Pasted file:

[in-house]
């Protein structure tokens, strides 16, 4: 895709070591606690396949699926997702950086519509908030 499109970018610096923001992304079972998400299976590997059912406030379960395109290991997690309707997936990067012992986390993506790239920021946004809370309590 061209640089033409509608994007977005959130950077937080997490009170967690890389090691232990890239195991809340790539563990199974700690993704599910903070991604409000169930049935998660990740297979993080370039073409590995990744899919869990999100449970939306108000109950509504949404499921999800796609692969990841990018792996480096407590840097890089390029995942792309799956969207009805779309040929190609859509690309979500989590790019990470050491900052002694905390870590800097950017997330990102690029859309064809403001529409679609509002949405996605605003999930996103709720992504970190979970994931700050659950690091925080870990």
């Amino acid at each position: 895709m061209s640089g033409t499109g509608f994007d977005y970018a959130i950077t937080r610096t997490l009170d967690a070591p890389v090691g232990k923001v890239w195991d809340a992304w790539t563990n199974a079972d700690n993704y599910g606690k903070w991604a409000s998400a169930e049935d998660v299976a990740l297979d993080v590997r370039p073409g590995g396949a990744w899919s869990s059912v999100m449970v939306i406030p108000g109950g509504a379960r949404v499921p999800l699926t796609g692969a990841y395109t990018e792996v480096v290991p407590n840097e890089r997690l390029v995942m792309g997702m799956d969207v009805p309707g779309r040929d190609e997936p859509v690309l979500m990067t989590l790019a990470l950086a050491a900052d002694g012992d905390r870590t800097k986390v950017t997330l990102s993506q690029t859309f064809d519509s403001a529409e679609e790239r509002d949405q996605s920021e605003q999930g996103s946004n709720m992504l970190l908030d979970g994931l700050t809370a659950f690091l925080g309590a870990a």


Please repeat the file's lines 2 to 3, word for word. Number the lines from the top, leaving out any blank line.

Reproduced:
């Protein structure tokens, strides 16, 4: 895709070591606690396949699926997702950086519509908030 499109970018610096923001992304079972998400299976590997059912406030379960395109290991997690309707997936990067012992986390993506790239920021946004809370309590 061209640089033409509608994007977005959130950077937080997490009170967690890389090691232990890239195991809340790539563990199974700690993704599910903070991604409000169930049935998660990740297979993080370039073409590995990744899919869990999100449970939306108000109950509504949404499921999800796609692969990841990018792996480096407590840097890089390029995942792309799956969207009805779309040929190609859509690309979500989590790019990470050491900052002694905390870590800097950017997330990102690029859309064809403001529409679609509002949405996605605003999930996103709720992504970190979970994931700050659950690091925080870990």
């Amino acid at each position: 895709m061209s640089g033409t499109g509608f994007d977005y970018a959130i950077t937080r610096t997490l009170d967690a070591p890389v090691g232990k923001v890239w195991d809340a992304w790539t563990n199974a079972d700690n993704y599910g606690k903070w991604a409000s998400a169930e049935d998660v299976a990740l297979d993080v590997r370039p073409g590995g396949a990744w899919s869990s059912v999100m449970v939306i406030p108000g109950g509504a379960r949404v499921p999800l699926t796609g692969a990841y395109t990018e792996v480096v290991p407590n840097e890089r997690l390029v995942m792309g997702m799956d969207v009805p309707g779309r040929d190609e997936p859509v690309l979500m990067t989590l790019a990470l950086a050491a900052d002694g012992d905390r870590t800097k986390v950017t997330l990102s993506q690029t859309f064809d519509s403001a529409e679609e790239r509002d949405q996605s920021e605003q999930g996103s946004n709720m992504l970190l908030d979970g994931l700050t809370a659950f690091l925080g309590a870990a």